References[edit]

  1. ^ a b Michael Slackman (24 April 2010). "TV Mystic Lingers in Saudi Jail". The New York Times. 
  2. ^ "Muree bin Ali bin Issa al-Asiri, Saudi Arabian Man, Executed For 'Witchcraft And Sorcery'". 06/19/2012. Huffington Post. Retrieved 19 February 2014. 
  3. ^ a b Scheherezade Faramarzi (9 April 2010). "Family defends Lebanese psychic jailed in Saudi". ABC News. Associated Press. 
  4. ^ a b Paige Kollock (2 April 2010). "Beheading of Man in Saudi Arabia for Witchcraft Averted". VOA. 
  5. ^ a b "Lawyer: Beheading planned in Saudi sorcery case". CNN. 1 April 2010. 
  6. ^ AMIRI, RANNIE. "A Victim of Saudi Arabia's Irreligious Police Why You Should Know About Ali Sibat". Dec 28, 2010. Nairaland Forum. Retrieved 20 February 2014. 
  7. ^ James Hider (2 April 2010). "Lebanese TV host Ali Hussain Sibat faces execution in Saudi Arabia for sorcery". The Times. 
  8. ^ a b SLACKMAN, MICHAEL (April 24, 2010). "TV Mystic Lingers in Saudi Jail". The New York Times. Retrieved 20 February 2014.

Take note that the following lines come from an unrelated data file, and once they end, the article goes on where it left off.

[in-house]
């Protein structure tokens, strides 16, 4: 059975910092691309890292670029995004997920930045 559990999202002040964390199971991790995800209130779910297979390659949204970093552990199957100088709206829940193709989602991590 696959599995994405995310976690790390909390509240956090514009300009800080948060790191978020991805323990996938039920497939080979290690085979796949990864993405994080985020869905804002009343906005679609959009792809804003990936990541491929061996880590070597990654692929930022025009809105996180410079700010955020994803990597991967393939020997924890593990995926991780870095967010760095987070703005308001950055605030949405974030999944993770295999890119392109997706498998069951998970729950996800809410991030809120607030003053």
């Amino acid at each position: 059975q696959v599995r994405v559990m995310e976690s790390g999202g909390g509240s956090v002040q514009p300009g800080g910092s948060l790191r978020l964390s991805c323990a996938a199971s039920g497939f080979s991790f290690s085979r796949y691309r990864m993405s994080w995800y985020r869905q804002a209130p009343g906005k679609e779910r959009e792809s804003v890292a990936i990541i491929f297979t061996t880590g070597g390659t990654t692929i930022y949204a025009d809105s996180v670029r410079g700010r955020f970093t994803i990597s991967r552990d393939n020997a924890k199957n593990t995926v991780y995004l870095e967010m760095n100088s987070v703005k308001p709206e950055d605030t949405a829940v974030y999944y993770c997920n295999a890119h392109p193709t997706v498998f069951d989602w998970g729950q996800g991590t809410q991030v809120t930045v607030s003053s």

9. ^ Jacobs, Ryan (August 19, 2013). "Saudi Arabia's War on Witchcraft". The Atlantic. Retrieved 20 February 2014. 
  10. ^ "Death sentences over Saudi 'sorcery' claims". Amnesty International. 10 December 2009. Archived from the original on 23 March 2010. Retrieved 2 April 2010. 
  11. ^ "Saudi Arabia 'sorcery' death sentence upheld". Amnesty International. 18 March 2010. Archived from the original on 11 April 2010. Retrieved 2010-04-02. 
  12. ^ "Saudis will not execute TV psychic today". New York Post. Associated Press. 2 April 2010. 
  13. ^ "A 21st-century witch trial". The Boston Globe. 27 April 2010. 
  14. ^ "Saudi Arabian King urged to commute "sorcery" death sentences". Amnesty International. 30 September 2010. Archived from the original on 6 November 2010. Retrieved 3 November 2010. 
  15. ^ Lutz, Meris. "SAUDI ARABIA: Factional politics may be at heart of legal dispute over psychic's fate". April 2, 2010. LA TImes. Retrieved 19 February 2014. 
  16. ^ "Saudi Supreme court rejects Sabat death sentence". November 11, 2010. yalibnan.com. Retrieved 19 February 2014. 
  17. ^ a b Hilleary, Cecily. "Saudi Arabia Morality Police Declare War on Witches". 30 March 2012. Middle East Voices. Retrieved 20 February 2014.